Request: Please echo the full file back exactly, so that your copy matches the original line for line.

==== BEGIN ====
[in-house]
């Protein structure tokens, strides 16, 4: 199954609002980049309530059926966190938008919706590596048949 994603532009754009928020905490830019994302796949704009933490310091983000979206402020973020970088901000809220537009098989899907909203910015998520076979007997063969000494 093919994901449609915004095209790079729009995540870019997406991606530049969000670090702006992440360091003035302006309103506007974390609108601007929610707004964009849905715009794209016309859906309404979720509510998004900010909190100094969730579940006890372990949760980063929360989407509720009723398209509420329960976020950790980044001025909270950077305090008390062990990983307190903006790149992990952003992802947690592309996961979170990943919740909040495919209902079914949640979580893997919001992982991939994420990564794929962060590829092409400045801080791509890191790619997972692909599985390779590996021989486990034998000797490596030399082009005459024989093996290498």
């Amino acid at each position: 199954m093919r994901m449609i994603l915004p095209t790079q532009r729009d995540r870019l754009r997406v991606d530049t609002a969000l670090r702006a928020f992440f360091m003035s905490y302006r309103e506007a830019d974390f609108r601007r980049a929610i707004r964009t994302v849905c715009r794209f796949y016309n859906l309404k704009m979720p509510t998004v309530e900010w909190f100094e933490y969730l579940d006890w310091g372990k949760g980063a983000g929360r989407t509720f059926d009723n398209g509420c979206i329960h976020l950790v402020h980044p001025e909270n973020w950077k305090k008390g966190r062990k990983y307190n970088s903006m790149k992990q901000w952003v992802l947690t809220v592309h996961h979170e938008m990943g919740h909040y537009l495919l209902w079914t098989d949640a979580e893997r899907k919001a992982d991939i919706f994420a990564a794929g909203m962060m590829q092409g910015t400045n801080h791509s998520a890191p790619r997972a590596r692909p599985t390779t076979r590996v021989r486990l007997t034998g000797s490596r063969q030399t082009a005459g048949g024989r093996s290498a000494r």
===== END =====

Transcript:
[in-house]
């Protein structure tokens, strides 16, 4: 199954609002980049309530059926966190938008919706590596048949 994603532009754009928020905490830019994302796949704009933490310091983000979206402020973020970088901000809220537009098989899907909203910015998520076979007997063969000494 093919994901449609915004095209790079729009995540870019997406991606530049969000670090702006992440360091003035302006309103506007974390609108601007929610707004964009849905715009794209016309859906309404979720509510998004900010909190100094969730579940006890372990949760980063929360989407509720009723398209509420329960976020950790980044001025909270950077305090008390062990990983307190903006790149992990952003992802947690592309996961979170990943919740909040495919209902079914949640979580893997919001992982991939994420990564794929962060590829092409400045801080791509890191790619997972692909599985390779590996021989486990034998000797490596030399082009005459024989093996290498």
């Amino acid at each position: 199954m093919r994901m449609i994603l915004p095209t790079q532009r729009d995540r870019l754009r997406v991606d530049t609002a969000l670090r702006a928020f992440f360091m003035s905490y302006r309103e506007a830019d974390f609108r601007r980049a929610i707004r964009t994302v849905c715009r794209f796949y016309n859906l309404k704009m979720p509510t998004v309530e900010w909190f100094e933490y969730l579940d006890w310091g372990k949760g980063a983000g929360r989407t509720f059926d009723n398209g509420c979206i329960h976020l950790v402020h980044p001025e909270n973020w950077k305090k008390g966190r062990k990983y307190n970088s903006m790149k992990q901000w952003v992802l947690t809220v592309h996961h979170e938008m990943g919740h909040y537009l495919l209902w079914t098989d949640a979580e893997r899907k919001a992982d991939i919706f994420a990564a794929g909203m962060m590829q092409g910015t400045n801080h791509s998520a890191p790619r997972a590596r692909p599985t390779t076979r590996v021989r486990l007997t034998g000797s490596r063969q030399t082009a005459g048949g024989r093996s290498a000494r």